An earlier courtship fell apart, but as of Thursday, Signet Jewelers Ltd. and Zale Corp. of Texas are fully wedded.

The majority of Zale’s shareholders approved the sale of the company to rival Signet, whose U.S. division, Sterling Jewelers, is headquartered on Ghent Road in Akron.

The deal is valued at $1.46 billion, including assumed debt. As part of the acquisition, Signet is paying $21 per share for the smaller Zale, or about $690 million.

The combined companies become an industry powerhouse, with more than 3,600 locations. Signet now has a presence in Canada, where Zale operates the Peoples Jewellers chain.

Signet (NYSE: SIG) already was a mall retail giant and the largest operator of jewelry stores in the United States and the United Kingdom.

Sterling operates more than 1,400 jewelry stores across the country, primarily under the Kay Jewelry and Jared The Galleria of Jewelry names. The division’s U.S. stores generate the vast majority of sales for Signet.

Thursday’s merger came roughly eight years after talks about a Signet takeover of Zale were terminated.

Signet gave no reason at the time for the halt. But Zale officials said then, in June 2006, that they decided shareholders would be better served if the company remained independent.

A second courtship began last year. Signet CEO Michael Barnes told the Beacon Journal earlier this year that he and others at Signet reached out to Zale about combining the companies.

Barnes joined the company in 2010. He previously was president and chief operating officer of watch and handbag maker Fossil Inc.

About three months ago, Sterling made its offer. Barnes told the Beacon Journal at the time: “We saw an opportunity here. Zale is a great company with a fantastic heritage, just like Kay has a wonderful brand heritage ... offering really complementary brands to what we have.”

He noted that while Zale had gone through “some pretty tough times in the recession and the years following,” Zale Chief Executive Theo Killion had led a turnaround.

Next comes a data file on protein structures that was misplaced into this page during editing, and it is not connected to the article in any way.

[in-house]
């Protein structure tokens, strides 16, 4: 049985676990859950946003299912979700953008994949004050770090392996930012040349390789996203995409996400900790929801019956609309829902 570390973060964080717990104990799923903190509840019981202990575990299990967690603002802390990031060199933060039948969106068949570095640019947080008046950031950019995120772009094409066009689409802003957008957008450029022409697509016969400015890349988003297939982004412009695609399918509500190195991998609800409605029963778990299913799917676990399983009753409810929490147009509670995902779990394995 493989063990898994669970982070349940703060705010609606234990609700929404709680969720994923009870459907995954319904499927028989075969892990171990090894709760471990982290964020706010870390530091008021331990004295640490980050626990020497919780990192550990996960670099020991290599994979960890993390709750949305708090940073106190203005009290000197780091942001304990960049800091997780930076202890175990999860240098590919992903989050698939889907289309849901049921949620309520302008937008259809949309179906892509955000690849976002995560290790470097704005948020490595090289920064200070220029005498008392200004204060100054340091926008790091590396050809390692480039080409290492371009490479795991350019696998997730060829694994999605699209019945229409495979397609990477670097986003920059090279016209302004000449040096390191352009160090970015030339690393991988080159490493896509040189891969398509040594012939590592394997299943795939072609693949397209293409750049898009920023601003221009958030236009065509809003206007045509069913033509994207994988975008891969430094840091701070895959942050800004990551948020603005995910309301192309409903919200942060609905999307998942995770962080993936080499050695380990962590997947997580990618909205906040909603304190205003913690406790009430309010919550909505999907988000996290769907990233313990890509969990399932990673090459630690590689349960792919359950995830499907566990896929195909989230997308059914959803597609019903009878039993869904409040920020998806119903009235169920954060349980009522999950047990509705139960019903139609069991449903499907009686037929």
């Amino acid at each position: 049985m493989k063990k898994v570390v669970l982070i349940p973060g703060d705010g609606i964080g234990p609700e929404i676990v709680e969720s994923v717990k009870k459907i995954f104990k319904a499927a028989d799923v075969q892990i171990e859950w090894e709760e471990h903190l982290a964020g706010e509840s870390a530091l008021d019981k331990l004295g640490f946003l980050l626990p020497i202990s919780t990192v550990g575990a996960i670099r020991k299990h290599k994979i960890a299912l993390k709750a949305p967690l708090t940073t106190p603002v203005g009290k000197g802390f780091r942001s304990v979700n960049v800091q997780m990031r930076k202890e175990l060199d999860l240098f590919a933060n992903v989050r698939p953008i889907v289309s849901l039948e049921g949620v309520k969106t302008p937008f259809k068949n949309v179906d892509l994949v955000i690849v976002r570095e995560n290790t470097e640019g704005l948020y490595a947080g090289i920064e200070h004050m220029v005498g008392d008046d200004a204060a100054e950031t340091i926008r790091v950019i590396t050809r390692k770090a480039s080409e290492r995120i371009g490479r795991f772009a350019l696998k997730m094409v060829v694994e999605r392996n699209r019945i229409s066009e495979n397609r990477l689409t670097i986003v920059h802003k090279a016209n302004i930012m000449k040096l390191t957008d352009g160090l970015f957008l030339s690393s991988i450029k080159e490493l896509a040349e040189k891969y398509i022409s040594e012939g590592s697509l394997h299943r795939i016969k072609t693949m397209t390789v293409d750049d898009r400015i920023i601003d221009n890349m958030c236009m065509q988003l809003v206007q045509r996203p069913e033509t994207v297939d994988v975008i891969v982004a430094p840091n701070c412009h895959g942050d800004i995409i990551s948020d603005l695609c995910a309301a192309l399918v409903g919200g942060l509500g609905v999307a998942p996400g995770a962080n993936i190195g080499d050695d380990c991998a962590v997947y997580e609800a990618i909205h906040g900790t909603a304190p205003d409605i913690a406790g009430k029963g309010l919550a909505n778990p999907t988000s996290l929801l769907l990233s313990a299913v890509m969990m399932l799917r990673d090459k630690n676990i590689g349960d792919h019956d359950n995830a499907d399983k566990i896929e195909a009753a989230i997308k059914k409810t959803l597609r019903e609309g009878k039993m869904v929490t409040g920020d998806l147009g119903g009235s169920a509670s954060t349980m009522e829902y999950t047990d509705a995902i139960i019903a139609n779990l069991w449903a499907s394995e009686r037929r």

Signet said Thursday that Zale will operate as a separate division led by Killion as president and CEO. The company will continue to be headquartered in Irving, Texas.

Also Thursday, Signet revealed various organization changes, including the promotion of Mark Light to the new position of president and chief operating officer of Signet Jewelers Ltd. He will retain the title of president and CEO of Sterling Jewelers — Signet’s pre-acquisition U.S. business — and will continue to report to Barnes.

George Murray has become Signet’s chief integration management officer, working with employees to integrate Zale into Signet.

Steve Becker, previously senior vice president of human resources for Sterling, is now chief human resource officer for Signet Jewelers Ltd.

Signet said it also has begun an executive search to fill two “important Signet leadership positions that will both report to Mr. Barnes”: chief marketing and strategy officer and chief information officer.

Hedge fund TIG Advisors — a large Zale investor — and proxy adviser Glass, Lewis & Co. had criticized Signet’s purchase offer and wanted Zale shareholders to vote against it. Investor Mario Gabelli, who has a large stake in Myers Industries of Akron and Diebold of Green, also opposed the deal.

Shareholders apparently liked the merger. Shares closed up $3.70 to a 52-week high of $108.37. The stock’s 52 week low was $65.14 on June 24.

Katie Byard can be reached at 330-996-3781 or kbyard@thebeaconjournal.com.